I don't feel cheated at all (sorry ;^) ). In fact, I'm more patient waiting for food, now that I'm not in need of a carb fix. I used to get pretty upset when I was expecting my food, and running into delays.

I wish I had the budget to explore some places serving classic gourmet cuisine. I can handle a little flour in a fatty sauce, and I'm sure they'd accommodate a request for no starch. These might be good places to check out some organ meats that are particularly nutrient dense.

Jul 27, 2014
johnseberg in Special Diets

Re-seasoning my cast iron - HELP!

In hindsight, I don't know what I'm talking about regarding the use of a saturated fat for this application. It seems like the desired effect involves some sort of polymer formation. I don't know what would work best. I'm pretty sure I've used some cheap crap in the past, and got decent enough results.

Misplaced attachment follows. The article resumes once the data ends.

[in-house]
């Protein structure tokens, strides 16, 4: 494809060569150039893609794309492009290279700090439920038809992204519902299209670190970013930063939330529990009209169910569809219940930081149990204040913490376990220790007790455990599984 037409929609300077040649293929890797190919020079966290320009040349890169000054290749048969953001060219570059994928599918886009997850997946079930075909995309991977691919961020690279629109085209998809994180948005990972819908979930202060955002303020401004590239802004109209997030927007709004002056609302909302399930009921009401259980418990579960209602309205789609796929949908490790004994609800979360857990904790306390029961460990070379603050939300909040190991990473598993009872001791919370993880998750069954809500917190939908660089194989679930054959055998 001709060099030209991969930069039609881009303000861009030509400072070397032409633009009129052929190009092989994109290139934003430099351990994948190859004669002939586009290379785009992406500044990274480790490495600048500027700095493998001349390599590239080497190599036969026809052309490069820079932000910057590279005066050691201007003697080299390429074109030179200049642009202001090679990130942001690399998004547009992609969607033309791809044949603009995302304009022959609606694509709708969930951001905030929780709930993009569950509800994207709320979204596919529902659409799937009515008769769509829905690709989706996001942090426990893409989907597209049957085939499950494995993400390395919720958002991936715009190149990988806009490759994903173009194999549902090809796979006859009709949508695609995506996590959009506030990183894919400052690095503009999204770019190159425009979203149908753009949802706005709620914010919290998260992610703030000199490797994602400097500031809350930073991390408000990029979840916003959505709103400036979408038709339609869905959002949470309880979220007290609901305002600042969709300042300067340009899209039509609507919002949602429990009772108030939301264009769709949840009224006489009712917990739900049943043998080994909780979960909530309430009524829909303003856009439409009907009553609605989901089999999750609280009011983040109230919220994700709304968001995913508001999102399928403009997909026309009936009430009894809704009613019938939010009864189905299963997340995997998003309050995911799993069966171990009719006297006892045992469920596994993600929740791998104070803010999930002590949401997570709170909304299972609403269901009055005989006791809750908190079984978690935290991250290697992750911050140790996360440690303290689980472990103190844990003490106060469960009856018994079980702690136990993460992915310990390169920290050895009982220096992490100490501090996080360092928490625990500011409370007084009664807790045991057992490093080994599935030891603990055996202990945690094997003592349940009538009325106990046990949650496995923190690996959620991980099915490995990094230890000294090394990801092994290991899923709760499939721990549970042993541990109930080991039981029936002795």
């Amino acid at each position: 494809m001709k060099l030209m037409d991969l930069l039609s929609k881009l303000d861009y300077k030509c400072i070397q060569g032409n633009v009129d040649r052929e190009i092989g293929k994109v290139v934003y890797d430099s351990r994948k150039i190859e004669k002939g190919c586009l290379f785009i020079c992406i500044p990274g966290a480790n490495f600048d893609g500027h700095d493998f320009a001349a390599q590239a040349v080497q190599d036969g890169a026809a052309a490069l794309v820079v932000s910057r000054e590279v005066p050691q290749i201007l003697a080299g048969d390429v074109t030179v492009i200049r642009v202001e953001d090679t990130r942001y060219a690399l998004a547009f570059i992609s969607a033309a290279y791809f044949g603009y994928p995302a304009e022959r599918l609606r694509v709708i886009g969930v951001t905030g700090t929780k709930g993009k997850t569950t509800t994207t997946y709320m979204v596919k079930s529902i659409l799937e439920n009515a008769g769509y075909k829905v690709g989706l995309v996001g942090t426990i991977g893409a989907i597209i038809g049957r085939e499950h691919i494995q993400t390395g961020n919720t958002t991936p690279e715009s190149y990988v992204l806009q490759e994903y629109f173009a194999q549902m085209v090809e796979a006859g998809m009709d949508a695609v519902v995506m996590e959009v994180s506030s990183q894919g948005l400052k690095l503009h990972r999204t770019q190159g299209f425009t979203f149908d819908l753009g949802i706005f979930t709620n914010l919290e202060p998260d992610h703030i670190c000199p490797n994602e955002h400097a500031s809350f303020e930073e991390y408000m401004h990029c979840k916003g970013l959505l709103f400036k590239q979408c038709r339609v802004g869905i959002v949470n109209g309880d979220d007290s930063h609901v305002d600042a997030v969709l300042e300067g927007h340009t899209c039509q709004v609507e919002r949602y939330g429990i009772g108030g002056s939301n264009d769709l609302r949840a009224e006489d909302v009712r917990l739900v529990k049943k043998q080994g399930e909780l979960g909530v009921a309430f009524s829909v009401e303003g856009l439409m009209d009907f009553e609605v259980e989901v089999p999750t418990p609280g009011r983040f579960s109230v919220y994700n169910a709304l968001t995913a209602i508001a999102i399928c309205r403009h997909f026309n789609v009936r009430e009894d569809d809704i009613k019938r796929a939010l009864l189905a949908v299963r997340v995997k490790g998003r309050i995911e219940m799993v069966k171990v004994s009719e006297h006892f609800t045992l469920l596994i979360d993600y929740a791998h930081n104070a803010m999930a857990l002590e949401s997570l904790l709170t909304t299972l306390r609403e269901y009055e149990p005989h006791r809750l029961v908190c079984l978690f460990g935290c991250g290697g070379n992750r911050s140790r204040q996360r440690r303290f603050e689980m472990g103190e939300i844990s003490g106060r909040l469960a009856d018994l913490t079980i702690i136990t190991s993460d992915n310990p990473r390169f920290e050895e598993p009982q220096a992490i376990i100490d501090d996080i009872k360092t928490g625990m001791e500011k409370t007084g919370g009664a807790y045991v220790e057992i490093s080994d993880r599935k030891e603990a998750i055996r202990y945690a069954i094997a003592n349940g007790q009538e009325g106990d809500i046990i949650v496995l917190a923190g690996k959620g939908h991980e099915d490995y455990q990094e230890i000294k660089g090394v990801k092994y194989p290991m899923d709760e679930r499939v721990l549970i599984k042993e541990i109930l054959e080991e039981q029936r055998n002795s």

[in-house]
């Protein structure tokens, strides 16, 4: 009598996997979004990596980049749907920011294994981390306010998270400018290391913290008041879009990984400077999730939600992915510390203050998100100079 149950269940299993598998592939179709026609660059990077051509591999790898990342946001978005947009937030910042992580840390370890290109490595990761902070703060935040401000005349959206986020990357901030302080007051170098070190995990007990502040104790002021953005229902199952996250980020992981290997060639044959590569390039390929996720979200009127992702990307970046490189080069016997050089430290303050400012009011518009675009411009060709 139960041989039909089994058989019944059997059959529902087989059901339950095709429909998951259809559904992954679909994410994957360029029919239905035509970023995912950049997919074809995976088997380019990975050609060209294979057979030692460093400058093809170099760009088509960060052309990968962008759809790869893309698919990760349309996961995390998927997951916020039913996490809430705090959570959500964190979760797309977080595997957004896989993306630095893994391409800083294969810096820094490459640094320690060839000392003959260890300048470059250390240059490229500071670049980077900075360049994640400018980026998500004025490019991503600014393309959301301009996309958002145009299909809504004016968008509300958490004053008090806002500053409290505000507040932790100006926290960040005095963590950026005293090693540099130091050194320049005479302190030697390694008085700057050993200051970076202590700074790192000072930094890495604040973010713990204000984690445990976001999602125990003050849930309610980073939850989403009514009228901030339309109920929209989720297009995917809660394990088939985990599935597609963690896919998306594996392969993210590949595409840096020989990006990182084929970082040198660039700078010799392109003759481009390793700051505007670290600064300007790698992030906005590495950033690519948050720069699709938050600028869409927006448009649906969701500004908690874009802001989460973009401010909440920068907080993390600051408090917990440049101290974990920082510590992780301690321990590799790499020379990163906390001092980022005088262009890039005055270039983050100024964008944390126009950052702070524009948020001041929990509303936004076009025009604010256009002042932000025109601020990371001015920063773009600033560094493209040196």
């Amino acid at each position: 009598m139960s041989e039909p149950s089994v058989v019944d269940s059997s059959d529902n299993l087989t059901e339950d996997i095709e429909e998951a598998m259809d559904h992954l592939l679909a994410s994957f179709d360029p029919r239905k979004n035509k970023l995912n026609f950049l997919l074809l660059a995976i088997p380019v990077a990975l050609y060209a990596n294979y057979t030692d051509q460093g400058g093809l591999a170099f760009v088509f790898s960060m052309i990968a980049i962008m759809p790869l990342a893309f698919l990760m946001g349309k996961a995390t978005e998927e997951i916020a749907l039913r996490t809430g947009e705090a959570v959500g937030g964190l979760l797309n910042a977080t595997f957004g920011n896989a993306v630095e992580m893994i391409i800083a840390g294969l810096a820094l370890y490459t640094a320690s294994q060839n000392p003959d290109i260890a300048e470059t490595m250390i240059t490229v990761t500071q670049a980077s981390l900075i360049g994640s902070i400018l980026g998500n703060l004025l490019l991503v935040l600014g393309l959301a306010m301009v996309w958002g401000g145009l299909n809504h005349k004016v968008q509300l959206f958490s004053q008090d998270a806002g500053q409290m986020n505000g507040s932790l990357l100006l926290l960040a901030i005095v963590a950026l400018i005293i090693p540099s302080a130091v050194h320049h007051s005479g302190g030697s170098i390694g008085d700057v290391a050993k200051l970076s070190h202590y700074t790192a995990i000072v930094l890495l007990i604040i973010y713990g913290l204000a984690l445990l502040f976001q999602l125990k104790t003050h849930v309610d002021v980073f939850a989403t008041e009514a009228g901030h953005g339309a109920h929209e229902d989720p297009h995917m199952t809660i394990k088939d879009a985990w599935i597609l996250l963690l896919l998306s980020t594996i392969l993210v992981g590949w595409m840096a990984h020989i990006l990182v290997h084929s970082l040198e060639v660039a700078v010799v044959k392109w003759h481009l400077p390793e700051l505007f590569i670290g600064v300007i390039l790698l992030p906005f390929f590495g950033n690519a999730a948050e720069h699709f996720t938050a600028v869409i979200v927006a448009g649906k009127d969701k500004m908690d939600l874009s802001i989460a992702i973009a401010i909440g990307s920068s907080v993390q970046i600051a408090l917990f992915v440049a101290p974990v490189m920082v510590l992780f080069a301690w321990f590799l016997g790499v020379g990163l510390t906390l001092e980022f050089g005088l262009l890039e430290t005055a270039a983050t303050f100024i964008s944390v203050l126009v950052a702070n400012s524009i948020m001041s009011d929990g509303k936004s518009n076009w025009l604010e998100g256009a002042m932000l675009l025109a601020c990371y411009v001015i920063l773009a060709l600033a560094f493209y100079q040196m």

Jul 27, 2014
johnseberg in Cookware

Re-seasoning my cast iron - HELP!

I think this is a good blog post. The methods agree with what some have posted:

http://nomnompaleo.com/post/247981157...

I would rank ghee, refined coconut oil, and beef tallow before lard. You want to use a heat-stable, saturated fat.

Jul 27, 2014
johnseberg in Cookware

Chewing versus Milling whole grains

I was reading the blog of Art Ayers, and thought of this thread. Dr. Ayers latest post: Dr. Oz Five Food Felons.

http://coolinginflammation.blogspot.c...

From the post:

Grains are not healthy for most people, because of the toxicity of gluten and hyperglycemic starch. Ultra fine milling and fast commercial bread making eliminate the resistant starch. "Whole grain" processed foods just add back the insoluble fiber that is considered toxic, because of its phytic acid content. Grains should just be replaced with whole foods, such as vegetables that contain the soluble fiber that feeds the gut flora that provide all of the needed vitamins and are required for immune system development.